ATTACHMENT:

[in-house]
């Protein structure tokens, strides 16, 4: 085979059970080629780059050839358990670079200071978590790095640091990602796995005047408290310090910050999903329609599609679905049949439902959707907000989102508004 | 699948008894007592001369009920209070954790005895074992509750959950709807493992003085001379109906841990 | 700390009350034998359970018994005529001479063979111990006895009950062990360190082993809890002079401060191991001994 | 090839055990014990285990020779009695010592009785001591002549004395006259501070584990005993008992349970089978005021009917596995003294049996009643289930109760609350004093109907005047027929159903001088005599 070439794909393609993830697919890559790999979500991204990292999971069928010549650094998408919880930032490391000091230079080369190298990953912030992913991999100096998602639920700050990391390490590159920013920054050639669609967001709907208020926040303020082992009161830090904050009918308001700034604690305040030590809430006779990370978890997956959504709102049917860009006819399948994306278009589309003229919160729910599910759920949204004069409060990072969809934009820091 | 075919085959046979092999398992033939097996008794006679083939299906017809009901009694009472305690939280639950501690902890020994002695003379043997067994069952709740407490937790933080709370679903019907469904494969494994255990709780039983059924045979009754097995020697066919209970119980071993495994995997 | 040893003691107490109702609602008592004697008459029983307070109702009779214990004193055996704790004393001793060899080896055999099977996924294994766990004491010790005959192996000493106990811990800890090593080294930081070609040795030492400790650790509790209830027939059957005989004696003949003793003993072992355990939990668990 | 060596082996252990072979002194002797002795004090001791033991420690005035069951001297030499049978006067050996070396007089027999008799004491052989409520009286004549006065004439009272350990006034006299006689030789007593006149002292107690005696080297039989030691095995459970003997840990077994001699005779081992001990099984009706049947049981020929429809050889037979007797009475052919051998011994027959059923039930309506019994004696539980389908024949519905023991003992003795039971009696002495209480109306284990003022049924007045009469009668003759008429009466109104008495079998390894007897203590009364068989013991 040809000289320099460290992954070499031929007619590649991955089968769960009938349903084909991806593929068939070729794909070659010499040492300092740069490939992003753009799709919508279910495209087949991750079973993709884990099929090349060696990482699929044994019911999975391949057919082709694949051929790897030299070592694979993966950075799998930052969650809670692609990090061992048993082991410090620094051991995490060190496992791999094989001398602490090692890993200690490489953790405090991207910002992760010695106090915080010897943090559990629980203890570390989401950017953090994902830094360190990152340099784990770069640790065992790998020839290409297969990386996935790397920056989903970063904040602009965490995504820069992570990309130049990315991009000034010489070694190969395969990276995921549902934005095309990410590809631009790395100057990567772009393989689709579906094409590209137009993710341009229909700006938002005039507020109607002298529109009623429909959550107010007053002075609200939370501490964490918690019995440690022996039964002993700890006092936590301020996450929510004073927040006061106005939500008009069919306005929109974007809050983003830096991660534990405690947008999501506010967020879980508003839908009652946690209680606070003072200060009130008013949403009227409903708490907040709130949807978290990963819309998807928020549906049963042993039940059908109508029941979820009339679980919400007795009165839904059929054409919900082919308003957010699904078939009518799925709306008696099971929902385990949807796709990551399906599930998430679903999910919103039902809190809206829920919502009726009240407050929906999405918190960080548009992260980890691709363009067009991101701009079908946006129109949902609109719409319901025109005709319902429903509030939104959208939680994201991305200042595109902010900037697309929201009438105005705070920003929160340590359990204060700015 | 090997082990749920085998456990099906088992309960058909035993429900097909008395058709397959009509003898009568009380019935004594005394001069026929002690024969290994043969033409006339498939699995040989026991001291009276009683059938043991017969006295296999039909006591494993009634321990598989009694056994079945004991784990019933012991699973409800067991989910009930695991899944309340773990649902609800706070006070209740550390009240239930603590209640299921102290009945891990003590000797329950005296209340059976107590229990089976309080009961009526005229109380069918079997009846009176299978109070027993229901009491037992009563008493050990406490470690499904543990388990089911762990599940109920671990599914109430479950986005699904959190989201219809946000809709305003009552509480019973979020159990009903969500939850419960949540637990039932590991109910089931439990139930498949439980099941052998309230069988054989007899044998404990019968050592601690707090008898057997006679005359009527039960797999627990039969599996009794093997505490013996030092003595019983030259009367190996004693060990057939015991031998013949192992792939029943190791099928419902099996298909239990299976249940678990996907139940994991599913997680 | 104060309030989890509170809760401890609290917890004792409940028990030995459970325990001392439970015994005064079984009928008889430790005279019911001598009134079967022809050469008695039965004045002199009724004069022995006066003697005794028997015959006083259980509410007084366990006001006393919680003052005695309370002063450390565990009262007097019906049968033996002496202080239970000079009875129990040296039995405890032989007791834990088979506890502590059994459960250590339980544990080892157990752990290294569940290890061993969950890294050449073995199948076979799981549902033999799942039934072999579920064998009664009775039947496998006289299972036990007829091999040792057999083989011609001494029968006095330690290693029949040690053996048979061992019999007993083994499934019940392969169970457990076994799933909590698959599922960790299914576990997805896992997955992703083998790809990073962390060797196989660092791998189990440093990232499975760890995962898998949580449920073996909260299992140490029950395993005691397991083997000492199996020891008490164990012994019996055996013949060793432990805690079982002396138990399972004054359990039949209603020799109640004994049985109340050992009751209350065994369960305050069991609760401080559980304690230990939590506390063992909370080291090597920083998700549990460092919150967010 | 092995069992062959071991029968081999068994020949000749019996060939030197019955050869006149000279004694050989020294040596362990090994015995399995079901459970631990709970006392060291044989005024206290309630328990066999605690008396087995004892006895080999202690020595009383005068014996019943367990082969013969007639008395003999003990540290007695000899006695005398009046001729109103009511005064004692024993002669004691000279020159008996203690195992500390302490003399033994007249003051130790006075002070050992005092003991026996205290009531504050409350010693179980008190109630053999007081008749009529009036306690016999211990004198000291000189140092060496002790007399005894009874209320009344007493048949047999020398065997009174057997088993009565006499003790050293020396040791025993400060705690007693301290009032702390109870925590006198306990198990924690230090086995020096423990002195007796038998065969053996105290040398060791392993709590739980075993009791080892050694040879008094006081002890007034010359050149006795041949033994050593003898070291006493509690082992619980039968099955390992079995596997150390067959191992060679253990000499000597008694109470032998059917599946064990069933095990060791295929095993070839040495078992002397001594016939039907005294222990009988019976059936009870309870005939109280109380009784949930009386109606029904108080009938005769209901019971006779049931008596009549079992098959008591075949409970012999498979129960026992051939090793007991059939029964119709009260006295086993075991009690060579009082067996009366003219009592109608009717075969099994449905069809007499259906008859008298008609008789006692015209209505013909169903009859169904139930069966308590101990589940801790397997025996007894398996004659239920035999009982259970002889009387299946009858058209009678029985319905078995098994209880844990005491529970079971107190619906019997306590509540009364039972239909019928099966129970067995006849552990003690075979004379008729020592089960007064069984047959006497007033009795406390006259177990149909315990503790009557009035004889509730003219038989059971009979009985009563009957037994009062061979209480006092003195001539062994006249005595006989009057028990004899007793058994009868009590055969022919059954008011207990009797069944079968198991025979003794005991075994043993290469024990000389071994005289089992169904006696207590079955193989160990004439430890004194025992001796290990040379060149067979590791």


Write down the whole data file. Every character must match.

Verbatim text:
[in-house]
């Protein structure tokens, strides 16, 4: 085979059970080629780059050839358990670079200071978590790095640091990602796995005047408290310090910050999903329609599609679905049949439902959707907000989102508004 | 699948008894007592001369009920209070954790005895074992509750959950709807493992003085001379109906841990 | 700390009350034998359970018994005529001479063979111990006895009950062990360190082993809890002079401060191991001994 | 090839055990014990285990020779009695010592009785001591002549004395006259501070584990005993008992349970089978005021009917596995003294049996009643289930109760609350004093109907005047027929159903001088005599 070439794909393609993830697919890559790999979500991204990292999971069928010549650094998408919880930032490391000091230079080369190298990953912030992913991999100096998602639920700050990391390490590159920013920054050639669609967001709907208020926040303020082992009161830090904050009918308001700034604690305040030590809430006779990370978890997956959504709102049917860009006819399948994306278009589309003229919160729910599910759920949204004069409060990072969809934009820091 | 075919085959046979092999398992033939097996008794006679083939299906017809009901009694009472305690939280639950501690902890020994002695003379043997067994069952709740407490937790933080709370679903019907469904494969494994255990709780039983059924045979009754097995020697066919209970119980071993495994995997 | 040893003691107490109702609602008592004697008459029983307070109702009779214990004193055996704790004393001793060899080896055999099977996924294994766990004491010790005959192996000493106990811990800890090593080294930081070609040795030492400790650790509790209830027939059957005989004696003949003793003993072992355990939990668990 | 060596082996252990072979002194002797002795004090001791033991420690005035069951001297030499049978006067050996070396007089027999008799004491052989409520009286004549006065004439009272350990006034006299006689030789007593006149002292107690005696080297039989030691095995459970003997840990077994001699005779081992001990099984009706049947049981020929429809050889037979007797009475052919051998011994027959059923039930309506019994004696539980389908024949519905023991003992003795039971009696002495209480109306284990003022049924007045009469009668003759008429009466109104008495079998390894007897203590009364068989013991 040809000289320099460290992954070499031929007619590649991955089968769960009938349903084909991806593929068939070729794909070659010499040492300092740069490939992003753009799709919508279910495209087949991750079973993709884990099929090349060696990482699929044994019911999975391949057919082709694949051929790897030299070592694979993966950075799998930052969650809670692609990090061992048993082991410090620094051991995490060190496992791999094989001398602490090692890993200690490489953790405090991207910002992760010695106090915080010897943090559990629980203890570390989401950017953090994902830094360190990152340099784990770069640790065992790998020839290409297969990386996935790397920056989903970063904040602009965490995504820069992570990309130049990315991009000034010489070694190969395969990276995921549902934005095309990410590809631009790395100057990567772009393989689709579906094409590209137009993710341009229909700006938002005039507020109607002298529109009623429909959550107010007053002075609200939370501490964490918690019995440690022996039964002993700890006092936590301020996450929510004073927040006061106005939500008009069919306005929109974007809050983003830096991660534990405690947008999501506010967020879980508003839908009652946690209680606070003072200060009130008013949403009227409903708490907040709130949807978290990963819309998807928020549906049963042993039940059908109508029941979820009339679980919400007795009165839904059929054409919900082919308003957010699904078939009518799925709306008696099971929902385990949807796709990551399906599930998430679903999910919103039902809190809206829920919502009726009240407050929906999405918190960080548009992260980890691709363009067009991101701009079908946006129109949902609109719409319901025109005709319902429903509030939104959208939680994201991305200042595109902010900037697309929201009438105005705070920003929160340590359990204060700015 | 090997082990749920085998456990099906088992309960058909035993429900097909008395058709397959009509003898009568009380019935004594005394001069026929002690024969290994043969033409006339498939699995040989026991001291009276009683059938043991017969006295296999039909006591494993009634321990598989009694056994079945004991784990019933012991699973409800067991989910009930695991899944309340773990649902609800706070006070209740550390009240239930603590209640299921102290009945891990003590000797329950005296209340059976107590229990089976309080009961009526005229109380069918079997009846009176299978109070027993229901009491037992009563008493050990406490470690499904543990388990089911762990599940109920671990599914109430479950986005699904959190989201219809946000809709305003009552509480019973979020159990009903969500939850419960949540637990039932590991109910089931439990139930498949439980099941052998309230069988054989007899044998404990019968050592601690707090008898057997006679005359009527039960797999627990039969599996009794093997505490013996030092003595019983030259009367190996004693060990057939015991031998013949192992792939029943190791099928419902099996298909239990299976249940678990996907139940994991599913997680 | 104060309030989890509170809760401890609290917890004792409940028990030995459970325990001392439970015994005064079984009928008889430790005279019911001598009134079967022809050469008695039965004045002199009724004069022995006066003697005794028997015959006083259980509410007084366990006001006393919680003052005695309370002063450390565990009262007097019906049968033996002496202080239970000079009875129990040296039995405890032989007791834990088979506890502590059994459960250590339980544990080892157990752990290294569940290890061993969950890294050449073995199948076979799981549902033999799942039934072999579920064998009664009775039947496998006289299972036990007829091999040792057999083989011609001494029968006095330690290693029949040690053996048979061992019999007993083994499934019940392969169970457990076994799933909590698959599922960790299914576990997805896992997955992703083998790809990073962390060797196989660092791998189990440093990232499975760890995962898998949580449920073996909260299992140490029950395993005691397991083997000492199996020891008490164990012994019996055996013949060793432990805690079982002396138990399972004054359990039949209603020799109640004994049985109340050992009751209350065994369960305050069991609760401080559980304690230990939590506390063992909370080291090597920083998700549990460092919150967010 | 092995069992062959071991029968081999068994020949000749019996060939030197019955050869006149000279004694050989020294040596362990090994015995399995079901459970631990709970006392060291044989005024206290309630328990066999605690008396087995004892006895080999202690020595009383005068014996019943367990082969013969007639008395003999003990540290007695000899006695005398009046001729109103009511005064004692024993002669004691000279020159008996203690195992500390302490003399033994007249003051130790006075002070050992005092003991026996205290009531504050409350010693179980008190109630053999007081008749009529009036306690016999211990004198000291000189140092060496002790007399005894009874209320009344007493048949047999020398065997009174057997088993009565006499003790050293020396040791025993400060705690007693301290009032702390109870925590006198306990198990924690230090086995020096423990002195007796038998065969053996105290040398060791392993709590739980075993009791080892050694040879008094006081002890007034010359050149006795041949033994050593003898070291006493509690082992619980039968099955390992079995596997150390067959191992060679253990000499000597008694109470032998059917599946064990069933095990060791295929095993070839040495078992002397001594016939039907005294222990009988019976059936009870309870005939109280109380009784949930009386109606029904108080009938005769209901019971006779049931008596009549079992098959008591075949409970012999498979129960026992051939090793007991059939029964119709009260006295086993075991009690060579009082067996009366003219009592109608009717075969099994449905069809007499259906008859008298008609008789006692015209209505013909169903009859169904139930069966308590101990589940801790397997025996007894398996004659239920035999009982259970002889009387299946009858058209009678029985319905078995098994209880844990005491529970079971107190619906019997306590509540009364039972239909019928099966129970067995006849552990003690075979004379008729020592089960007064069984047959006497007033009795406390006259177990149909315990503790009557009035004889509730003219038989059971009979009985009563009957037994009062061979209480006092003195001539062994006249005595006989009057028990004899007793058994009868009590055969022919059954008011207990009797069944079968198991025979003794005991075994043993290469024990000389071994005289089992169904006696207590079955193989160990004439430890004194025992001796290990040379060149067979590791």